adding class object to array overwrites all array items -

I am trying to store a class object in an array. I have created the example below for my problem to make it simple.

I want to add an object of a class to an array in a loop. The object is changed at each loop pass and then added to the array. The problem is that with each loop pass the previous objects in the array are overwritten.

 Public Class Itemproperties
        Public Number As String
        Public Hight As Single
End Class
Public ItemStorage(6) As Itemproperties
Public Item As New Itemproperties

Private Sub ClassObjectToArray(sender As Object, e As EventArgs)
        For i As Integer = 0 To ItemStorage.Length - 1
            Item.Hight = i + 1
            ItemStorage(i) = Item

    End Sub

The output should be 1 1 1 1 1 1 1 1 but is 1 2 3 4 5 6 7. It seems that it is not the object that is added to the array, but rather a pointer to the object.

If I try the same system on a very simple example with an integer, it works without problems:

Dim x As Integer
Dim testarray(6) As Integer

For i As Integer = 0 To testarray.Length - 1
    x = i + 1
    testarray(i) = x

Does anyone have an idea what the problem is?


I have tried out whether I have initialised the array or the individual elements incorrectly. If I break down the class and add it individually to the array it works, but then I have to initialise each element beforehand with testarray(i) = New Itemproperties.

Item.Hight = i + 1
ItemStorage(i) = New Itemproperties
ItemStorage(i).Hight = Item.Hight 

If I remove the breakdown but still initialise each element, unfortunately nothing changes.


  • What a great question!

    Joel on Software once noted that a class full of people having learned some programming language and then hit the part about "pointers" in the class. That's when the class drops from 70 enrolled down to less then 30!!!

    The simple way to explain this?

    When you use a variable like integer or string?

    They ARE a variable and they are referenced by "value".

    However, when you create/use an object? Your variable is ONLY a pointer to the actual object!!!

    So, say this code:

    Public Class Itemproperties
        Public Number As String
        Public Hight As Single
    End Class
    Private Sub Button2_Click(sender As Object, e As EventArgs) Handles Button2.Click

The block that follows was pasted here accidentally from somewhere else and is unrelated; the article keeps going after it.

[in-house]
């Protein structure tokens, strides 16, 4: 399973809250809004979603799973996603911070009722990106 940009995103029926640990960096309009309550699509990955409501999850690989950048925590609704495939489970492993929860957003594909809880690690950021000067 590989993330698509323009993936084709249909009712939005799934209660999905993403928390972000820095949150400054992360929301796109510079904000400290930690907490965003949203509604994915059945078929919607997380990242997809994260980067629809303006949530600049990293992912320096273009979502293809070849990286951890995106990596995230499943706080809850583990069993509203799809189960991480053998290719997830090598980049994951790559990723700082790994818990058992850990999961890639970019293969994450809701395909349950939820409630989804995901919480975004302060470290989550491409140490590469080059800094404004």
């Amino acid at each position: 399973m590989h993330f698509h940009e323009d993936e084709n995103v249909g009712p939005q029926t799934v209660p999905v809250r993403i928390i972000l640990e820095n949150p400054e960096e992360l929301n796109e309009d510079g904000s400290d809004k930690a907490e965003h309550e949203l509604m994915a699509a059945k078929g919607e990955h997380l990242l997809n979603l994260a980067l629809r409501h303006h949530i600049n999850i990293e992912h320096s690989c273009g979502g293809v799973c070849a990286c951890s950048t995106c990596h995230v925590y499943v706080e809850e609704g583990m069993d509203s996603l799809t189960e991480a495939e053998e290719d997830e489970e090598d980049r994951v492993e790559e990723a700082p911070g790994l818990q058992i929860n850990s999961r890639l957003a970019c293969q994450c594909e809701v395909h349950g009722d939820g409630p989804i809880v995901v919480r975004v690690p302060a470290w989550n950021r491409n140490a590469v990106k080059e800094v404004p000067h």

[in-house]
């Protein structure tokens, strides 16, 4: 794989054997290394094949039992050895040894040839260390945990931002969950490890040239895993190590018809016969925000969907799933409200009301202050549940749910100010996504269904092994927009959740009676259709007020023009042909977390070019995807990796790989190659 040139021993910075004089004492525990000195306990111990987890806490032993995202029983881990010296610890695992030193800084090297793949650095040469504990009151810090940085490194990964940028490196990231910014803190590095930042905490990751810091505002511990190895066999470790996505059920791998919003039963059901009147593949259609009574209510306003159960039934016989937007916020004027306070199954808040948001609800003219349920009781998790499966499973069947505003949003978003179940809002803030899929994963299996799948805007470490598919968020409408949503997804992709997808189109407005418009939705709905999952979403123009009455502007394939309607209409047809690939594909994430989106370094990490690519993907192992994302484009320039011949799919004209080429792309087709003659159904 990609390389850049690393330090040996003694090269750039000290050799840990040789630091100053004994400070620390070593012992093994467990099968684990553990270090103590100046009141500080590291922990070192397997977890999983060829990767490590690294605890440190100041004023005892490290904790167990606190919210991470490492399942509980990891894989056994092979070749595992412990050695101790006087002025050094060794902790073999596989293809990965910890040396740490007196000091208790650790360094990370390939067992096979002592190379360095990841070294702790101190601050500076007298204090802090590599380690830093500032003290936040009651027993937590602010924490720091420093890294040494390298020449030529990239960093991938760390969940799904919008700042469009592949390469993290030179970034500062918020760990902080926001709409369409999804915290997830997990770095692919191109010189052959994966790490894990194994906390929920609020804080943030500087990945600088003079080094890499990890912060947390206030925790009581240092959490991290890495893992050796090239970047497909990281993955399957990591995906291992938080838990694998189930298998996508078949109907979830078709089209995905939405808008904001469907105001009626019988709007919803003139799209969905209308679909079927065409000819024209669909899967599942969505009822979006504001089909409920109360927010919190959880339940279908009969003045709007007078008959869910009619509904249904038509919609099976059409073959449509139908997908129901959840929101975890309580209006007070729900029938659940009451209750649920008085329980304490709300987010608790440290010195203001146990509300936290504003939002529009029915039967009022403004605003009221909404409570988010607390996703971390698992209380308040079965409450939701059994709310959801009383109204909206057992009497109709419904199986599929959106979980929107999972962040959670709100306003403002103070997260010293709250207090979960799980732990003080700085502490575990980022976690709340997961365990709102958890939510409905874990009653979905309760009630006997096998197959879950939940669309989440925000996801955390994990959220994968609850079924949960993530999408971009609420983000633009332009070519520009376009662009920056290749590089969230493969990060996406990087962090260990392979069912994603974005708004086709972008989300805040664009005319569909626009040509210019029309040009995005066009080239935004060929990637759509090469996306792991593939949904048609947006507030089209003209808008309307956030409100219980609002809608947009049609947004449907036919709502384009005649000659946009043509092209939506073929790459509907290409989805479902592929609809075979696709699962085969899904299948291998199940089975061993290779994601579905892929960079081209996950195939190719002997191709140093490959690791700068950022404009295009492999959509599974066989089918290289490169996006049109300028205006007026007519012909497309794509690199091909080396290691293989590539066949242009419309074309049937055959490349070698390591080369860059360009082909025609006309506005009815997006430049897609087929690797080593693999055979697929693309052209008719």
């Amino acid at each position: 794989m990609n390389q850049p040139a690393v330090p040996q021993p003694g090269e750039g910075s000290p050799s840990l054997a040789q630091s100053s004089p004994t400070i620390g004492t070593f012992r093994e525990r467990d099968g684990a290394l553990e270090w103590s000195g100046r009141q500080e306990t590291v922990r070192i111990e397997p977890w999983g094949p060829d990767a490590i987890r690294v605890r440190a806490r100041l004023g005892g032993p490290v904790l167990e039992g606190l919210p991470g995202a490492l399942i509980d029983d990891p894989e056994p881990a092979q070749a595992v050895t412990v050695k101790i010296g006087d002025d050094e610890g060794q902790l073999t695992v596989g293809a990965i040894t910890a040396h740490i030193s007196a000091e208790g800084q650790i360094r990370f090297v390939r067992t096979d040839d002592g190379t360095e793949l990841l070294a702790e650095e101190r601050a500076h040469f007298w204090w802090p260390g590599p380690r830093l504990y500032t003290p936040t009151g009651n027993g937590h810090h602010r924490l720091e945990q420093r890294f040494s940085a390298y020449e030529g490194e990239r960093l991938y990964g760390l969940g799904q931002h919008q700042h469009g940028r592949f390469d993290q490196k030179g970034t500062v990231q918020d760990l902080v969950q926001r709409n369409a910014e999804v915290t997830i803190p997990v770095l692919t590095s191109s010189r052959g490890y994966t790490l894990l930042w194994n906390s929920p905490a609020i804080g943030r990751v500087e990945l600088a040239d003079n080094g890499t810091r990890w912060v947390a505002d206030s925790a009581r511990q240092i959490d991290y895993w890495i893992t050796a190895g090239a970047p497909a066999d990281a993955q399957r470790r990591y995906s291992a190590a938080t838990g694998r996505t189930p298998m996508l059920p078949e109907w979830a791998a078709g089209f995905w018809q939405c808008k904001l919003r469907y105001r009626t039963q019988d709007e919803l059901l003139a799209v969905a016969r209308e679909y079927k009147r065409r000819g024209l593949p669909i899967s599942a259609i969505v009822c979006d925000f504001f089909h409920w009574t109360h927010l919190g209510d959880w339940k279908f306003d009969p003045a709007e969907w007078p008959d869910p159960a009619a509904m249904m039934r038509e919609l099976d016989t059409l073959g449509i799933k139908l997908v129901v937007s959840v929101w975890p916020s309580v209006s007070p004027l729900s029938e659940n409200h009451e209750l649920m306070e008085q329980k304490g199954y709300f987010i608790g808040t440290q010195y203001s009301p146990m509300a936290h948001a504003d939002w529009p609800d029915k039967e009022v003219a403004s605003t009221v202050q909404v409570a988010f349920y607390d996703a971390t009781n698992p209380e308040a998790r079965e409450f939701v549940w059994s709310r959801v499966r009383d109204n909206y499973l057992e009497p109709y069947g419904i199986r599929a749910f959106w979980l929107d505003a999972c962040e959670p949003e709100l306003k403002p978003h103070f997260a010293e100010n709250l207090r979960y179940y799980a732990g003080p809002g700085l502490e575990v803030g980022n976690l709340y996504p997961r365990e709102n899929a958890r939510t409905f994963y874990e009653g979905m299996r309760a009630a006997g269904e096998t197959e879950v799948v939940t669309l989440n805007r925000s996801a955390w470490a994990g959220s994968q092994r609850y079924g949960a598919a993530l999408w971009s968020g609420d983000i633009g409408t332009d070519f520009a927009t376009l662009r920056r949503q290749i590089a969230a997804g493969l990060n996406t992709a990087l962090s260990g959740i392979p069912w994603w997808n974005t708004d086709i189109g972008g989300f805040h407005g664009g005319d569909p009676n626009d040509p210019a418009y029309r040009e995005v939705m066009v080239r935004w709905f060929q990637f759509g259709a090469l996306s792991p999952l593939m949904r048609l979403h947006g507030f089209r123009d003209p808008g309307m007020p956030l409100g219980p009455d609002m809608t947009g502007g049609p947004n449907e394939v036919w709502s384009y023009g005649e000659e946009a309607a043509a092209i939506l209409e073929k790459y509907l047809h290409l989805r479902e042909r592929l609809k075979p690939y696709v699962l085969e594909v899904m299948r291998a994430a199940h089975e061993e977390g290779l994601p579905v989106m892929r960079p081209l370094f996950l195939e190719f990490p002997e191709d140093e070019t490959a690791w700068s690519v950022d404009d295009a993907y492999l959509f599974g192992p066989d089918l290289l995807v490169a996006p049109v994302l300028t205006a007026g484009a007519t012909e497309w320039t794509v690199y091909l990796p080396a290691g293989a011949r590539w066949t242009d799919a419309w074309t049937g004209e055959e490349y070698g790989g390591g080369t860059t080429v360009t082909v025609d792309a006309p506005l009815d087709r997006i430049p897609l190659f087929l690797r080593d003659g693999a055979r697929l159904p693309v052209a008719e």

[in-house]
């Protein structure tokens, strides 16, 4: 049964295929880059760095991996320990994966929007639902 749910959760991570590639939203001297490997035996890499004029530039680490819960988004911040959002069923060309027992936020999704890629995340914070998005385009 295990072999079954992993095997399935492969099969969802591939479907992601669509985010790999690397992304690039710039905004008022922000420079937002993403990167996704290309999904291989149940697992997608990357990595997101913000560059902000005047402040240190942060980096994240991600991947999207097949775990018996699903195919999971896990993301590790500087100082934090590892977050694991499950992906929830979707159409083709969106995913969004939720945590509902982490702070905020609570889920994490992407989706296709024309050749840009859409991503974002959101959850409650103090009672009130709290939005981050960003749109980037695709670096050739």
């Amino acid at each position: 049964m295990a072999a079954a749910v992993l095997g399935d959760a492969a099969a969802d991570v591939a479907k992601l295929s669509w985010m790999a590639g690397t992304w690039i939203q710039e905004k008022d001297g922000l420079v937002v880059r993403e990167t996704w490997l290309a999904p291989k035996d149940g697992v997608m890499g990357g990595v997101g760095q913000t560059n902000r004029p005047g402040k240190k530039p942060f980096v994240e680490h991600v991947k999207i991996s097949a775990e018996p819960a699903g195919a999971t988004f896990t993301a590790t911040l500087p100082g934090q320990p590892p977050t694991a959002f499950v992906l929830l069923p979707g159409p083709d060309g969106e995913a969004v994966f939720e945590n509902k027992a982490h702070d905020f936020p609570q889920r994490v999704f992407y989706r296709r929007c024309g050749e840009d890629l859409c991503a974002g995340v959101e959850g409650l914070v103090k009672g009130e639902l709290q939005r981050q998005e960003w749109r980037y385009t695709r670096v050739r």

Dim a As New Itemproperties
        Dim b As Itemproperties = a
        Dim c As Itemproperties = a
        a.Hight = 5000
        Debug.Print($"b height = {b.Hight}")
        Debug.Print($"c height = {c.Hight}")
    End Sub


    enter image description here

    So, a, b, and c are ALL THE SAME variable!!!!

    So, your variable is in fact a pointer to the ONE object. A nice way to think of this is when you pass values to a sub routine. Are you using By Val (a new value (copy) is passed, and thus changes in the sub don't travel back to the caller routine).

    Or, are you using By Ref (by reference, a pointer!). When you use By Ref, you are NOT passing a copy of the variable to the sub routine, but in fact are passing a reference (pointer).

    Hence a copy of the variable is not made, and any changes in the sub to that passed value will be returned.

    So, in your case?

    You are creating ONE instance of the class, and sending it over and over to the array. The result is the array is JUST holding a list of pointers to the ONE class, and each element in the array points to the ONE instance of that class. (just like b and c in the above).

    The simple solution to the above is to ensure that you create a new instance of the class each time, and then shove that into your array.

    Hence, like this:

        Dim MyProps(10) As Itemproperties
        For i = 1 To 10
            Dim MyItem As New Itemproperties
            MyItem.Hight = 1000 * i
            MyProps(i) = MyItem
        For i = 1 To 10
            Debug.Print($"height for index {i} = {MyProps(i).Hight}")


    enter image description here

    So, just remember that "objects" in a variable are not in fact the object, but ONLY a pointer (reference) to the real object in memory.

    So, create a new instance each time, and you will be fine.